As a “cradle” Catholic who taught catechism and grew up with the Baltimore Catechism and even later as a nurse and researcher, I can honestly say that I rarely questioned my faith.
During my long nursing career, there were many patient recoveries that could not be explained by medicine alone and there were times when the Christian nurses just knew that God was in need of more angels in Heaven. In my mind, there was no way to survive a career in pediatric nursing without believing that there was more to life than our earthly existence and that God had a master plan for all of his Earthly children. Skip ahead to March of 2020 and it seemed like my beliefs came crashing down around me. Mind you, I also worked during the AIDS epidemic before we knew how AIDS was transmitted and also was unfortunate enough to work through some other problematic viral contagions such as Ebola (mainly an isolated laboratory exposure) and other communicable pediatric respiratory viruses that filled our wards.
Why was March of 2020 so different? What was going on? I searched the internet, my Catholic resources, the bible, and other Dynamic Catholic books that adorn my coffee table. I learned that the Pope would deliver the most solemn blessing, the “Urbi et orbi,” one week early on Friday evening, March 27, 2020. I was relieved as I firmly believed that God would listen to his prayer and quickly and swiftly remove the corona virus from the world. It was raining that evening in St. Peter’s Square, actually pouring, and I thought, “This is perfect.” The rain will wash away the virus, sort of like baptismal water. I prayed along with the Pope and watched the video multiple times as I thought it would help to “seal the deal so to speak” and end this pandemic for everyone in the entire world. But as we all know, that did not happen.
A little while later, I don’t remember the date of the Columbiette meeting exactly, but our President, the wonderful Carol Aloi, talked to us about this program called, “Alpha.” I can’t say I remember everything she said, but one thing stood out. She said something like wouldn’t it be great if there was a movement in the Church that could be like what happened in the movie, “Sister Act,” where people came into the street and were singing the Lord’s praises, dancing, and rejoicing in the Lord. Dancing and rejoicing in the Lord, huh? Did I ever need that balm for my faith? When she announced the sign up for the program, I registered. I had no clue what I was signing up for, but I am glad I took that leap when I thought I was headed for the abyss. I even talked my husband into registering with me. (Well, he heard about it from the Knights too! I can’t take all the credit!)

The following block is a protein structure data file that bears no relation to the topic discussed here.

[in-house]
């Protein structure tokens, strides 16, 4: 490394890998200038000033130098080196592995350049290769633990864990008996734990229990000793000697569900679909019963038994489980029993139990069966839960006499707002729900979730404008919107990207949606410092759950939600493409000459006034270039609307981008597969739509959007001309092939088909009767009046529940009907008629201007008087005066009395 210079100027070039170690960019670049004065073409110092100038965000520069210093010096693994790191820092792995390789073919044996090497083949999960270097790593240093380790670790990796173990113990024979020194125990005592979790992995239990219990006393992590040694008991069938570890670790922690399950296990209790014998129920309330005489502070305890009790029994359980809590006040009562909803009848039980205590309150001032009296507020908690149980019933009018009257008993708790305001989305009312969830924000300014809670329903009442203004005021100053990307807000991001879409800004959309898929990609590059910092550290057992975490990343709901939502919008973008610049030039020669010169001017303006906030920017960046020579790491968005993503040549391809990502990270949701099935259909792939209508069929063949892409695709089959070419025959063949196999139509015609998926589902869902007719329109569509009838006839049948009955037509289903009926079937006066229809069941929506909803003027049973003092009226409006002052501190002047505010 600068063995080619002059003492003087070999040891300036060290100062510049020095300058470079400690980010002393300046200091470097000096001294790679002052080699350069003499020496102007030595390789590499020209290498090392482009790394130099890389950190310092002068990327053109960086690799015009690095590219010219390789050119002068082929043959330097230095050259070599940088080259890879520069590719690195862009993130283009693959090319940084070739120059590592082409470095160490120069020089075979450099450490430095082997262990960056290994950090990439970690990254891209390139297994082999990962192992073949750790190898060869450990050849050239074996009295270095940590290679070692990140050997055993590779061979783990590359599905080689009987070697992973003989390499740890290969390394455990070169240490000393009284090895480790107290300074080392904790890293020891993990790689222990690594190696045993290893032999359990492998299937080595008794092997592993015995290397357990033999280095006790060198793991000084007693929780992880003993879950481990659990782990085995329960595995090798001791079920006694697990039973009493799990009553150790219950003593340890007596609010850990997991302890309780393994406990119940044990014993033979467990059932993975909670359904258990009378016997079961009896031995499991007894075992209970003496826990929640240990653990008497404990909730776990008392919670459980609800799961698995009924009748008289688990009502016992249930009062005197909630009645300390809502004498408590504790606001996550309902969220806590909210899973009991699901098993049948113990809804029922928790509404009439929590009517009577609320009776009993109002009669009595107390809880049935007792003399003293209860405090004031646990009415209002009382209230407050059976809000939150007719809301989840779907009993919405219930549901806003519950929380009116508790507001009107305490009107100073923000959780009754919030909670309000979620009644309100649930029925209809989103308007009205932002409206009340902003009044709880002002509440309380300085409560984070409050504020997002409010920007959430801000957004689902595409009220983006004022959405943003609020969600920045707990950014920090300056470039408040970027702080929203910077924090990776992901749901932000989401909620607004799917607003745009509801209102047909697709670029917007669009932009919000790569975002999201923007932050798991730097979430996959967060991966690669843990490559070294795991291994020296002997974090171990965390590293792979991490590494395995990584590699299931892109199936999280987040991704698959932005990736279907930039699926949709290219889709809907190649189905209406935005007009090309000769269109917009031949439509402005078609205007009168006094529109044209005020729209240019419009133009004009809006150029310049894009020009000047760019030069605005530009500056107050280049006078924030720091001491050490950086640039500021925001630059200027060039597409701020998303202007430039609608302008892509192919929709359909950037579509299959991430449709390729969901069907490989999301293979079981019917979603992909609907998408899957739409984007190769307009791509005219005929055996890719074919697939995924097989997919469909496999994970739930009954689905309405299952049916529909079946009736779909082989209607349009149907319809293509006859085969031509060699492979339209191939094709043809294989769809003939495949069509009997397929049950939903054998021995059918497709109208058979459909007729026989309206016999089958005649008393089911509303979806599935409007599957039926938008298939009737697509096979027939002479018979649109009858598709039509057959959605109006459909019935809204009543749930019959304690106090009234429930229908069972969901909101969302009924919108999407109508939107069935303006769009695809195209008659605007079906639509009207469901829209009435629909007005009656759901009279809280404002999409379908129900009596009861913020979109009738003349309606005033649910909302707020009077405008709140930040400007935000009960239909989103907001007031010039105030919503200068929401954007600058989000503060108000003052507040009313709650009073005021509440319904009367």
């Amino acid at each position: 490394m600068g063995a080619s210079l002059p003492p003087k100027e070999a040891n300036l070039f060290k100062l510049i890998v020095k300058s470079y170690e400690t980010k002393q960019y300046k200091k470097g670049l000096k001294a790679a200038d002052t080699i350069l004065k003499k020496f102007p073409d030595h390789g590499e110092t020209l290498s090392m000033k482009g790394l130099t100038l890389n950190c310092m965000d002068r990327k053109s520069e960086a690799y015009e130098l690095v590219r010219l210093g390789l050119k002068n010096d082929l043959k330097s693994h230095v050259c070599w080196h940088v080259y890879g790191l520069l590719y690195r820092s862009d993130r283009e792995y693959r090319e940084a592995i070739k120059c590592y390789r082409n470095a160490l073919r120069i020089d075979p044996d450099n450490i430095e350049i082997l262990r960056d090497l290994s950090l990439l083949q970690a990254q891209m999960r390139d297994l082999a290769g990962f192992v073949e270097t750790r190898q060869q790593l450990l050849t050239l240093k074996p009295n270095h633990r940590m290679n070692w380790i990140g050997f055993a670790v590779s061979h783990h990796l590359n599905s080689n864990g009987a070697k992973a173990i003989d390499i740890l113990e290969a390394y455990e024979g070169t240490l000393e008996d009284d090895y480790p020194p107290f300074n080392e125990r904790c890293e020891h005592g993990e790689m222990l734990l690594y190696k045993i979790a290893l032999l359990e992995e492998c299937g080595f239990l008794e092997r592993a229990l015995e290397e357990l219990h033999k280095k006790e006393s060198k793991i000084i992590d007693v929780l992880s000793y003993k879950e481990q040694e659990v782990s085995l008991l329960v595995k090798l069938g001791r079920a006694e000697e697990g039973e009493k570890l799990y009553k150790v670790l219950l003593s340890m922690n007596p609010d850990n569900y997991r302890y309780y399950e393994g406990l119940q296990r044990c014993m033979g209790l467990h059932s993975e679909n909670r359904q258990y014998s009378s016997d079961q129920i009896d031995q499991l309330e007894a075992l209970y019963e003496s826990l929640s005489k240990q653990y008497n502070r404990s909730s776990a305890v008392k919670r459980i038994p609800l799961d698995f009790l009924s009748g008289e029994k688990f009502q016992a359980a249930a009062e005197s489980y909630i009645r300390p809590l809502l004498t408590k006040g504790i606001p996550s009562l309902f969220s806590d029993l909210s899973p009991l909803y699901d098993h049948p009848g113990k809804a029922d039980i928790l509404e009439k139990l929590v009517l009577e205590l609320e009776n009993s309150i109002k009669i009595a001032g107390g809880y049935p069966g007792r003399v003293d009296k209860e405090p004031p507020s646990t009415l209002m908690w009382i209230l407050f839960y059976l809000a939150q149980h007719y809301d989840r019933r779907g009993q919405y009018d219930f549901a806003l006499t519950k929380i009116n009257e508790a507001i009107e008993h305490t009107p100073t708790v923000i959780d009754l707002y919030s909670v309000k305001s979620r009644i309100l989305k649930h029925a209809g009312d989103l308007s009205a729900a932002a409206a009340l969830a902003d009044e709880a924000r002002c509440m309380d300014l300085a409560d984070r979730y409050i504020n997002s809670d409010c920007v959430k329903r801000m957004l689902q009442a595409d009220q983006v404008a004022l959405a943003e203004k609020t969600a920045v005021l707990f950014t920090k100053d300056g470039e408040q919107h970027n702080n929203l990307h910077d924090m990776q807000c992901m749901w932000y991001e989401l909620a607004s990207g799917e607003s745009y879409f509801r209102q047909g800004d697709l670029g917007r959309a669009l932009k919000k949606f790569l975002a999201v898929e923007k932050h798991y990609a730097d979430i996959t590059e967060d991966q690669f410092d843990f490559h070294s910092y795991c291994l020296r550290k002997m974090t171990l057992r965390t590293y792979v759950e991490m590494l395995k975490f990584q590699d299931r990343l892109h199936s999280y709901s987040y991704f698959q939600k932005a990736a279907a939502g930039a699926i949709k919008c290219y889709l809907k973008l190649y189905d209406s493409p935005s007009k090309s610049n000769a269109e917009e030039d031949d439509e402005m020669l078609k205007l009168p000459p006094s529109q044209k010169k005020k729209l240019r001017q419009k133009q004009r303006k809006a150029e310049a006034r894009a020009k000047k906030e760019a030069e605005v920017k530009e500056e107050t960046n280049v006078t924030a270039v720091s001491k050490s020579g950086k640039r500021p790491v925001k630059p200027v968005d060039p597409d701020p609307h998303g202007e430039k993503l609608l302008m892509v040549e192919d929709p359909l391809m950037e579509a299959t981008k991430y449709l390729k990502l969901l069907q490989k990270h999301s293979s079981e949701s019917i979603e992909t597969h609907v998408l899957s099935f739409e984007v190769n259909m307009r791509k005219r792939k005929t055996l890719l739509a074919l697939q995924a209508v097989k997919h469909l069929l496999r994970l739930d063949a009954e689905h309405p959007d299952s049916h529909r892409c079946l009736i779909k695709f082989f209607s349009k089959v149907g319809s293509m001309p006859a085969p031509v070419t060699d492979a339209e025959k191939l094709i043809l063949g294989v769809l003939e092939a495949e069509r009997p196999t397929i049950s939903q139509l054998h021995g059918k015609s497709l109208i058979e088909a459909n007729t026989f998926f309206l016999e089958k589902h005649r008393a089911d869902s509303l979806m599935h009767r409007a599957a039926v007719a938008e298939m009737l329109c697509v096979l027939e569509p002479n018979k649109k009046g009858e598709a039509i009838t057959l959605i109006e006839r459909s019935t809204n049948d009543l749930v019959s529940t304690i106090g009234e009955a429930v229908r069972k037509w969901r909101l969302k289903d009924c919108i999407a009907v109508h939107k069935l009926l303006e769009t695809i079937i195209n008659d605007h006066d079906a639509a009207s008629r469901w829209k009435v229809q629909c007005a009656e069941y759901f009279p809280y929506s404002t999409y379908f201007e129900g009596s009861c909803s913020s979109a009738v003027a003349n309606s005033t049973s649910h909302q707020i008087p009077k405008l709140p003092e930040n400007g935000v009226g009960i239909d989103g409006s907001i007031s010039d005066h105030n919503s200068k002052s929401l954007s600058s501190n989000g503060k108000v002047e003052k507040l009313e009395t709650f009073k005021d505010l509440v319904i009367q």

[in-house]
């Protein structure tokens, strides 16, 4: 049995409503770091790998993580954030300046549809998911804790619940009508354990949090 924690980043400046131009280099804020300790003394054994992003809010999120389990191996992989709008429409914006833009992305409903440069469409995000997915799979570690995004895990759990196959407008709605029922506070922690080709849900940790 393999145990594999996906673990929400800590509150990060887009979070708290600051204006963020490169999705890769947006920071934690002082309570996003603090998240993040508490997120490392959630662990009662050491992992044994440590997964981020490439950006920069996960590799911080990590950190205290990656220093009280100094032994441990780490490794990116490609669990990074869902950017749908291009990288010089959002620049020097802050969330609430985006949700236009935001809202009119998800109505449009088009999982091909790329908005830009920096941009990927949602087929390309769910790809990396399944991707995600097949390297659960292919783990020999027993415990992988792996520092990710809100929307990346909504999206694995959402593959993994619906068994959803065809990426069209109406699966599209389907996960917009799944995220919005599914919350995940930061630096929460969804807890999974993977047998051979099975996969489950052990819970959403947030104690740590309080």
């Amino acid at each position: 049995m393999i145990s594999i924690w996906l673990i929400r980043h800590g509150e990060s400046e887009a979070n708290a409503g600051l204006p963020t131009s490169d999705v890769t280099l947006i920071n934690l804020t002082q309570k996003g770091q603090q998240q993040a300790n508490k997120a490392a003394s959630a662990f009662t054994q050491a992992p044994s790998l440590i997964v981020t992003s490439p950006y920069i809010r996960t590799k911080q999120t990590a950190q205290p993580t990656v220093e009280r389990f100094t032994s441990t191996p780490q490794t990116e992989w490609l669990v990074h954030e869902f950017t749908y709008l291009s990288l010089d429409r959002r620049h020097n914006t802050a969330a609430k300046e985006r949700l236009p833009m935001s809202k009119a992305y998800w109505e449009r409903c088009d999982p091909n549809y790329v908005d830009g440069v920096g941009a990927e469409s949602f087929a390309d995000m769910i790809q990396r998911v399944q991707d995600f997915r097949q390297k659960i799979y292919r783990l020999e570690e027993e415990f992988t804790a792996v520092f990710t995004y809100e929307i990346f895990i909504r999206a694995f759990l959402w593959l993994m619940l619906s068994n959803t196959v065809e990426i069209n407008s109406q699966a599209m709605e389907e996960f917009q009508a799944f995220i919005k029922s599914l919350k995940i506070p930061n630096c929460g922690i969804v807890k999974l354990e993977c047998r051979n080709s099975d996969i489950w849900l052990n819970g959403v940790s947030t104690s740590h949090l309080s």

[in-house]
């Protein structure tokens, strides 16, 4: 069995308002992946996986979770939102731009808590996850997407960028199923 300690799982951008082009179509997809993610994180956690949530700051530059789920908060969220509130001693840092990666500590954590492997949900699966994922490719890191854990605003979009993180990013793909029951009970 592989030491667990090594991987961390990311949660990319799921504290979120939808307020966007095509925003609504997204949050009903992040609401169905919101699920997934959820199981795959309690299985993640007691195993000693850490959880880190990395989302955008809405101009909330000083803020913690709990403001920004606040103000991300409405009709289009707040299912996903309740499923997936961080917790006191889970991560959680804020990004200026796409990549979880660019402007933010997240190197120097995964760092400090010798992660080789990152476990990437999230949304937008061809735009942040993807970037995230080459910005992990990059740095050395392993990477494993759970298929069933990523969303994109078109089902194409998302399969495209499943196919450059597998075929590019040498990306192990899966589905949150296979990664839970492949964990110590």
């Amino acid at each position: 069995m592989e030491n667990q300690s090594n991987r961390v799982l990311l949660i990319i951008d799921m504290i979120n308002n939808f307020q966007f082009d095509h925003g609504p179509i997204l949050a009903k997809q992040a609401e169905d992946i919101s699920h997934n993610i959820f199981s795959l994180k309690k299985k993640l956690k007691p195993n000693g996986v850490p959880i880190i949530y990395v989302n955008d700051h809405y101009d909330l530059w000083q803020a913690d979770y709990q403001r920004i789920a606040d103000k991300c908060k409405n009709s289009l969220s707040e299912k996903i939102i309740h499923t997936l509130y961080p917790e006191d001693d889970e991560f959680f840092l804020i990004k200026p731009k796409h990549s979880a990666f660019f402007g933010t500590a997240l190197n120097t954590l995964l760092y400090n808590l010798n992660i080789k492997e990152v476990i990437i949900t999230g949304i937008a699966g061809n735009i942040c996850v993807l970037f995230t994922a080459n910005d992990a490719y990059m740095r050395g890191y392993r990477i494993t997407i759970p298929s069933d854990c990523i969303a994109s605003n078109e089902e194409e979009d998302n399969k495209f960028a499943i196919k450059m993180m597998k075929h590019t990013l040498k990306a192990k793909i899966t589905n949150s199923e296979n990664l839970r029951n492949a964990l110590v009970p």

Alpha has helped me to renew my faith in Jesus and to understand further the plethora of scholarly evidence for the existence of Jesus that I blindly accepted as a child. Further, I learned that faith is a journey. I learned new ways to pray and that I may still have troubles but in keeping prayer simple, honest, and giving thanks to the Father helps me to gain perspective and even a little peace some days. It is not always perfect, but Alpha helps us to learn that we can’t stop trusting or praying. God’s timing is perfect, but it is my timing that is inpatient. My father used to say, it can’t get any darker than midnight and the dawn will come at some point. Alpha is that dawn for me. Through the small groups with our wonderful facilitator JoEllen and our prayer person, Lois, we were allowed to be ourselves, to express our views on the talks, and share our revelations as well as our pain. When the totally on-line Zoom sessions were over (including the wonderful prayer weekend where we were given the option of being prayed for by our facilitators—a wonderfully moving and powerful experience), I knew my spiritual hunger was not fully satiated. I signed up to help with the next Alpha on January 14, 2021. Let’s help each other to see the dawn in the dark days of winter and explore further the meaning of life and faith.
Gina A. D’Agostino